Yarns are available in a huge variety of fibers, from cashmeres to merino wools to cotton to acrylic to a blend of multiple fibers. You can find information about the fiber content on the yarn label. The fiber content will affect the price of your yarn, the feel of it, and even its use and wearability. For instance, if you have allergies to wool, you’ll obviously need to avoid wool or wool-blend yarns; if you are making something you hope to wear in spring and summer, maybe a breathable cotton would be your best choice; if you’re crocheting hot pads for your kitchen, an acrylic yarn might melt if you place a hot pan on it. So think about what you’re making, how much you’re willing to spend on your yarn, and how/when your project will be used, and choose an appropriate fiber. Personally, I use acrylic yarn for 99% of my projects. It’s affordable, sturdy, machine washable, doesn’t require any special care, and there is a huge variety of brands and colors to choose from!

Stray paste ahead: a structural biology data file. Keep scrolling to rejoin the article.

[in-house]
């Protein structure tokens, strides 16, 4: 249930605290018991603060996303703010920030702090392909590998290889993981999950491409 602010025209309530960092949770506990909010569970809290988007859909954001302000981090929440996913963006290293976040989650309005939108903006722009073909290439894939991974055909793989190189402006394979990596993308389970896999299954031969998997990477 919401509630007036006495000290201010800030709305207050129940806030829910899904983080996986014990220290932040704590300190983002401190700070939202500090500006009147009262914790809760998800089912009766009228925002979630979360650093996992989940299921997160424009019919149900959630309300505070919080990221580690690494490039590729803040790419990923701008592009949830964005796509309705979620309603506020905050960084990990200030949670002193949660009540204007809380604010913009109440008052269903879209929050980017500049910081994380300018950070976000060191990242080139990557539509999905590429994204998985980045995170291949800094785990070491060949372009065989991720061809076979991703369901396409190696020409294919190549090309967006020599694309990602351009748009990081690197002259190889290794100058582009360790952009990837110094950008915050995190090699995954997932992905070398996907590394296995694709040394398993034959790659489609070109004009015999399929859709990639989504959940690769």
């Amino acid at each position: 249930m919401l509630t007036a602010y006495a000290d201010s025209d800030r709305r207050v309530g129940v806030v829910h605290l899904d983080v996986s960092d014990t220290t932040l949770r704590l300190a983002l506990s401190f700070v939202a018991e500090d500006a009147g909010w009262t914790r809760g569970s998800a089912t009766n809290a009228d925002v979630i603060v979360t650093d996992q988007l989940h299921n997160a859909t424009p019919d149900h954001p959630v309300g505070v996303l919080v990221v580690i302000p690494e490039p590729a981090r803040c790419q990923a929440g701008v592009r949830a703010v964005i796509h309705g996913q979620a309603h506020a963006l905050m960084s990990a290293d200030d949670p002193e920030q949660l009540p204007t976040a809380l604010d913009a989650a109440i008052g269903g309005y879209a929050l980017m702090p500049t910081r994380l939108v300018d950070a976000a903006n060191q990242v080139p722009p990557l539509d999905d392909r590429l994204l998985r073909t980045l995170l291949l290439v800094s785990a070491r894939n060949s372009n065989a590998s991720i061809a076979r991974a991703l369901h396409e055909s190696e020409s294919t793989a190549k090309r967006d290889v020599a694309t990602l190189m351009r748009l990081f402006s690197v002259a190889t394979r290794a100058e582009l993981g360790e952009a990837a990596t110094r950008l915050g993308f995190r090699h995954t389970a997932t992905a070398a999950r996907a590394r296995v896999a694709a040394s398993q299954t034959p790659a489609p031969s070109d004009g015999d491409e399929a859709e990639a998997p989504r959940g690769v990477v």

Workability
Some yarns are just easier to crochet with than others. As a general rule, the easiest yarns to crochet with are the simplest, least fancy/unique ones. Just a regular, run of the mill worsted weight yarn will be the easiest to learn with since your stitches will be clearly visible and the strands are compact and easy to see and navigate around. If you are a beginner to crochet, I would recommend that you avoid yarns that are too curly/loopy (for instance, Lion Brand Homespun is beautiful, beautiful yarn, but since it has a sort of ‘curly’ look, it can be difficult to see your stitches and wouldn’t make a good practice yarn), as well as yarns that are fuzzy or have loose fibers, as pictured below. They sure make for unique finished projects and are fun to play around with once you’ve nailed down the basics of crochet, but they make your stitches hard to see clearly, and they’ll probably be frustrating to work with if you’re just starting out. Save the ‘fun’ yarns for when you’re confident in your stitches and have a little practice under your belt.